Week 5 Day 4
Do you know that desexing promotes weight gain?
WAGSTA veterinarians are strong advocates for spaying and neutering. Health benefits include removing the risk of testicular, ovarian and uterine cancers and infections and reducing the risk of mammary tumors. Neutering also help with dominance, aggression and straying behaviors.
The number one benefit is the prevention of unwanted pregnancies and a reduction in the number of homeless dogs.
Neutering does however have its downside by causing an increased risk of weight gain! Female spayed middle-aged dogs are most prone to being overweight.
By removing ovaries and testicles and the hormones derived from them, a dog’s metabolic rate is reduced.
This means the amount of calories used up in everyday body functions is reduced. So unless calorie intake is lowered accordingly, neutered dogs experience a positive calorie flux resulting in weight gain.
The calorie requirements of neutered and spayed dogs are approximately 25% less than those of entire dogs.
The day of your dog’s desexing operation should be considered a nutritional milestone. Dietary restriction should be immediate!
An initial 10% reduction in daily calorie intake is a good place to start. Followed by additional reductions, as needed. Regular monitoring of weight and Body Condition Score and reducing food intake accordingly ensures neutered dogs remain a fit and healthy weight throughout life.
Is your pantry kept out of bounds to your dog?
Are you aware of the threats to your dog that reside in your kitchen? The everyday foods we humans consume with relish, but if eaten by our dogs can end in sickness or fatality? Here are the top 11 “human” foods which are toxic to dogs:
1. Chocolate & Cocoa: contains theobromide which adversely affects the heart, central nervous system, lungs and kidneys. Typical signs of intoxication include excitement, trembling, panting and collapse. The greater the cocoa content of chocolate the more toxic it is.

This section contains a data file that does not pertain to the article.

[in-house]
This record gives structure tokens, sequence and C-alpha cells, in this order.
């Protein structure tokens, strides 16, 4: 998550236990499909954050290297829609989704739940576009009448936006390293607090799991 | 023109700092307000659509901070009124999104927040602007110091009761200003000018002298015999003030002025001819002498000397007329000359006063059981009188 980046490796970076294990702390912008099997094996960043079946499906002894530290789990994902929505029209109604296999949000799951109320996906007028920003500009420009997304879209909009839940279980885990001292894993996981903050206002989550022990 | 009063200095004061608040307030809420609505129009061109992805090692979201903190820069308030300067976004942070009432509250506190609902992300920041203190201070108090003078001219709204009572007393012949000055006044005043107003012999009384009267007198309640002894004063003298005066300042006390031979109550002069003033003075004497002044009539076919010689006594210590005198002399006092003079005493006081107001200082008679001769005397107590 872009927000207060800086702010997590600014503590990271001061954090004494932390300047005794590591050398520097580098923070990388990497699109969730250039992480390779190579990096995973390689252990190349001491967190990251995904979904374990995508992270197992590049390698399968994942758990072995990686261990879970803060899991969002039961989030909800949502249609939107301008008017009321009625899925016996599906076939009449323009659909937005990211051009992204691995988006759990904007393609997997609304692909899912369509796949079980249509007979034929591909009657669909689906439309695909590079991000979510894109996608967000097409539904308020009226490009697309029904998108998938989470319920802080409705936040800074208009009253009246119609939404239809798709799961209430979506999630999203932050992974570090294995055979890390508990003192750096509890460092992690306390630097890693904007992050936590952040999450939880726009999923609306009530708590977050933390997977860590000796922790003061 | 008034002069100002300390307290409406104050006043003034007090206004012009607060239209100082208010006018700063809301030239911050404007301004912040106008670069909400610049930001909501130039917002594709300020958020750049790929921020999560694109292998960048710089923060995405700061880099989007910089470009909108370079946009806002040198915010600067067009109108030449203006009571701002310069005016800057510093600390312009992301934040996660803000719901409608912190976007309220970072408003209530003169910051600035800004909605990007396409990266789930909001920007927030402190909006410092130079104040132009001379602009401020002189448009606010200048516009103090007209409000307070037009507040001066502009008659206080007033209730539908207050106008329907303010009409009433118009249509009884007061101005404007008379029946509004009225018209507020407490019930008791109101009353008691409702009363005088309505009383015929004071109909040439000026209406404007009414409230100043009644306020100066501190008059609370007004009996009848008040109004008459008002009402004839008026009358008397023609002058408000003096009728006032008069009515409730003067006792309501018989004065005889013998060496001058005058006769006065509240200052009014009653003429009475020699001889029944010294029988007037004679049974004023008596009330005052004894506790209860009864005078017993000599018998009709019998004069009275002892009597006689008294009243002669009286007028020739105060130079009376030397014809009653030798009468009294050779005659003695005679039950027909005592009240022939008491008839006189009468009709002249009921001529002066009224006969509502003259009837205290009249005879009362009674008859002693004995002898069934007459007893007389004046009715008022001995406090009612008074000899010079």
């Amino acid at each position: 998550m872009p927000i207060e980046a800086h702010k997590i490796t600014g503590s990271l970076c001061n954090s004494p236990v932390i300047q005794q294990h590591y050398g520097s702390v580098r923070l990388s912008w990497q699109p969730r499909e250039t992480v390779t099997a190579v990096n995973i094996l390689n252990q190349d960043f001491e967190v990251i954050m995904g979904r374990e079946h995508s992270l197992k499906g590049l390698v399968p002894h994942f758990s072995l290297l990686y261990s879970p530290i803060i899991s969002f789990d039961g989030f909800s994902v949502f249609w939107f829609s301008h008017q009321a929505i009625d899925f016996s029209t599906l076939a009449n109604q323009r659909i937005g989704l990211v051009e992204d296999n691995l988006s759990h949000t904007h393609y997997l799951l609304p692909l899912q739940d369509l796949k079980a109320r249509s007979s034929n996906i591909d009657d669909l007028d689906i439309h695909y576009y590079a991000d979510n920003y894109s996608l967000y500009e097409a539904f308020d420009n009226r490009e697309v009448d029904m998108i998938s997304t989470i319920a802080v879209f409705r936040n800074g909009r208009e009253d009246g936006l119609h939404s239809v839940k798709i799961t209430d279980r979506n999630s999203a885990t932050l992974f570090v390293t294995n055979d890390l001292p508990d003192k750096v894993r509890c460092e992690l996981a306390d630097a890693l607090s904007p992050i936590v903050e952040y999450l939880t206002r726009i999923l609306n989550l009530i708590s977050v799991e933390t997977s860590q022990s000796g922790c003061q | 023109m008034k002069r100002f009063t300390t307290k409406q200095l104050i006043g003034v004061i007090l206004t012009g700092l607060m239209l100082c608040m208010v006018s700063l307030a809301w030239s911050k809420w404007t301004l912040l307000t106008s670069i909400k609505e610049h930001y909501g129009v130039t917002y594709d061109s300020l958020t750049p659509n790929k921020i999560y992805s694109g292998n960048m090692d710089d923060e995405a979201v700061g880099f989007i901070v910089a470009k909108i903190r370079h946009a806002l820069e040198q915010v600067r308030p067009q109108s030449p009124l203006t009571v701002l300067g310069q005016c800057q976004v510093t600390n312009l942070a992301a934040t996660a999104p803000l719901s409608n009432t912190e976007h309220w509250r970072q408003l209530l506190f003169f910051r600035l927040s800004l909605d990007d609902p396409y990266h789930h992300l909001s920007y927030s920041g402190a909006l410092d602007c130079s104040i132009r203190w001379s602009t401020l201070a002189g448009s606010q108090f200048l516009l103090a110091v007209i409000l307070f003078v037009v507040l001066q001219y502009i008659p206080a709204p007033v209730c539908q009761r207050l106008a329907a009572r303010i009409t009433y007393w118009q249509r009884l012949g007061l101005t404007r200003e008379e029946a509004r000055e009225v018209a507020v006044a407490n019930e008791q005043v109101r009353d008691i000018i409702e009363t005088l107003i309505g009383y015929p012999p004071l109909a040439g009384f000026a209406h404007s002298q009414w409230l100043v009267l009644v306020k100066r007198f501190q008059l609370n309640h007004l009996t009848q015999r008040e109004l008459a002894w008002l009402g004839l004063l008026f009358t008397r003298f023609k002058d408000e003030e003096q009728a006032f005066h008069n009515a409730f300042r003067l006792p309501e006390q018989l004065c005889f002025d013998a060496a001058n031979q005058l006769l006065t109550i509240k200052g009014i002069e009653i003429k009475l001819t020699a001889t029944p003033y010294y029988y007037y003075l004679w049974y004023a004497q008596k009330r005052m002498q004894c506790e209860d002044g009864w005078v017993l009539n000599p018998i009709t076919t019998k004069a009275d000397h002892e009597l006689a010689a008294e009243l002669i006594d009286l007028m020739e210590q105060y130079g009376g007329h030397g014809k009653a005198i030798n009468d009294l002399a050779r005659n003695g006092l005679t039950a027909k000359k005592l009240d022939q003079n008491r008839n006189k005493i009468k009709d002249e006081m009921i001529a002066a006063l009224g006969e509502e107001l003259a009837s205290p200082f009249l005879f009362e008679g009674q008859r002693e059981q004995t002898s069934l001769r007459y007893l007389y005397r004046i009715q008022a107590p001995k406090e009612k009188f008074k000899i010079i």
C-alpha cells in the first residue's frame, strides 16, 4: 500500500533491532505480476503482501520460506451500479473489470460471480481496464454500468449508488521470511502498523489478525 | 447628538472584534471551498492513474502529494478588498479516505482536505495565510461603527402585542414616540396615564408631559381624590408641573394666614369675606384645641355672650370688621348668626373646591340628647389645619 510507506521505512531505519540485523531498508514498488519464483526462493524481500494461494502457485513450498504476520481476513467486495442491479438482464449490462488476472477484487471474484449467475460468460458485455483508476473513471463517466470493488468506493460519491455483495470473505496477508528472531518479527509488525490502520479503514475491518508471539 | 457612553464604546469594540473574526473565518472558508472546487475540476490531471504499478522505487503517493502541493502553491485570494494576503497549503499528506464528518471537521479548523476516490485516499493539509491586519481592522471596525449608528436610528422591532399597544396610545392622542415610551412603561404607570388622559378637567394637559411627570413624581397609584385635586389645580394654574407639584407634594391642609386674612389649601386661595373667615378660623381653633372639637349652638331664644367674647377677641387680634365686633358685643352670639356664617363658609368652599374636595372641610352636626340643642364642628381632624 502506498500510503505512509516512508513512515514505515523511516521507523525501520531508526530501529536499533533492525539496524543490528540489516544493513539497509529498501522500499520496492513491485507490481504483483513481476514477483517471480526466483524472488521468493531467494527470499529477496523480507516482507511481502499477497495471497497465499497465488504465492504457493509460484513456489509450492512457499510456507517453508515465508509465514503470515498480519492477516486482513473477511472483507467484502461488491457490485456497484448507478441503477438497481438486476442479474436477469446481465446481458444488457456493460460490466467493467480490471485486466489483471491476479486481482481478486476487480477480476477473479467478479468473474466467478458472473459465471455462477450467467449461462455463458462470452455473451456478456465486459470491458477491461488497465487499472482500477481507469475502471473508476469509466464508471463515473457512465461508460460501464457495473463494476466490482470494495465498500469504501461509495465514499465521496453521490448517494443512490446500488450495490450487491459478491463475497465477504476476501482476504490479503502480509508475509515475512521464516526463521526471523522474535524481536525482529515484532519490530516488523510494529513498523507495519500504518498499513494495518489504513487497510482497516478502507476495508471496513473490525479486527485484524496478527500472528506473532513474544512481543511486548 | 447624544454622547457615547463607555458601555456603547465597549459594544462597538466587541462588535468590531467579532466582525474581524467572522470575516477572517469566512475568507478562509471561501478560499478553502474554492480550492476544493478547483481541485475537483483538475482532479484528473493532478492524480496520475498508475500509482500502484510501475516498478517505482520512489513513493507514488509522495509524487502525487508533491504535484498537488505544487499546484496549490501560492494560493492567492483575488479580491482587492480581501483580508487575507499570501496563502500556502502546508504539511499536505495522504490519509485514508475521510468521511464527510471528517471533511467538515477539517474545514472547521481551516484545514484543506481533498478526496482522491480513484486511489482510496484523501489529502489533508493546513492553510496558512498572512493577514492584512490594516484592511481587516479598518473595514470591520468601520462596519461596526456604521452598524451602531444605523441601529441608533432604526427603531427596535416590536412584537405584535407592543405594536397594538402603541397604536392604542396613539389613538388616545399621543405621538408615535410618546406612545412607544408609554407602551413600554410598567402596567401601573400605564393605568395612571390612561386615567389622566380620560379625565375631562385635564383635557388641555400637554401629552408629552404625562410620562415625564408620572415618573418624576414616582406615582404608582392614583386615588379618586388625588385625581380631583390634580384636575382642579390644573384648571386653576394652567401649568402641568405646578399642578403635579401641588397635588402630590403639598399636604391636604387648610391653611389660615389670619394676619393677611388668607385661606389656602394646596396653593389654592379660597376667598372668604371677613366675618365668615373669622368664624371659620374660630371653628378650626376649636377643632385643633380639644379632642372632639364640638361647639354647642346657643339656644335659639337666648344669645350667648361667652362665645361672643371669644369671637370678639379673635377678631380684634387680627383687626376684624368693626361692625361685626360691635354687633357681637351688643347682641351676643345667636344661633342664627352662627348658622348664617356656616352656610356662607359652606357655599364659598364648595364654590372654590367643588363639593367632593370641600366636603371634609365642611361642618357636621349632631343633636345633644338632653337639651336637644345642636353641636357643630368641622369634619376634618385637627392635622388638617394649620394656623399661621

2. Onion (raw, cooked, powdered): causes destruction of the red blood cells resulting in anemia. Weakness occurs 3-5 days after consumption with red tinged urine and exercise intolerance.
3. Garlic: Like onion, garlic can also destroy dog’s red blood cells. The effects of garlic ingestion can be cumulative.
4. Grapes, raisins and sultanas: can cause vomiting diarrhea, weakness, staggering gait and abdominal pain approximately 24 hours after consumption. Serious intoxication can result in kidney failure.
5. Avocado: contains persin which can cause abdominal upset and symptoms such as vomiting and diarrhea. The skin and seed portion of the avocado fruit are most toxic. Guatemalan variety fruits are known to contain flesh toxic to dogs. The leaves and bark of avocado trees are also poisonous and avocado seeds can cause intestinal obstruction if swallowed.
6. Caffeine (soft drinks, coffee beans and grounds, tea, coffee): can affect the heart, lungs, central nervous system causing hyper excitability, vomiting, tremors and convulsions.
7. Artificial sweetener- xylitol (found in sugar free gums, toothpaste, sugar free sweets and some peanut butters). Xylitol causes insulin release in dogs resulting in a sudden drop in blood sugar levels. Weakness, collapse and seizure can occur within half an hour of consumption. Foods containing xylitol, have been linked with liver failure in dogs..
8. Macadamia nuts: cause vomiting, muscle and joint pain, weakness of hind legs and a wobbly gait 6-24 hours after consumption. Effects may persist to 48 hrs.
9. Stone fruit seeds (peach, plum, apricot, cherry): contain cyanide and can cause vomiting, rapid and irregular heart rate, heavy breathing and coma. Larger seeds also pose risk of causing intestinal blockage requiring surgical removal.
10. Alcohol: all forms of alcohol are toxic to dogs. Dogs are much more sensitive to alcohol than humans. Typical signs include vomiting, disorientation and stupor progressing to cardiac arrest.
11. Bread Dough and Pizza: The high fat, salt and calorie content of pizza makes it an unsuitable human food for dogs. Uncooked pizza dough and bread dough can rapidly expand in size if eaten by dogs. Within the warm moist environs of the stomach, yeast becomes activated causing dough to rise, resulting in painful, potentially life-threatening bloat.
(12.) Corn cobs: Corn is perfectly fine for dogs to eat however never feed it on the cob. Corn cobs are one of the most common causes for intestinal obstruction in dogs!
These foods provide all the more reason to control scavenging and the feeding of left-overs and household treats! Should your dog eat any of the above, take note of the quantity ingested and contact your veterinarian for advice.
Woofs and wags,
Your WAGSTA team.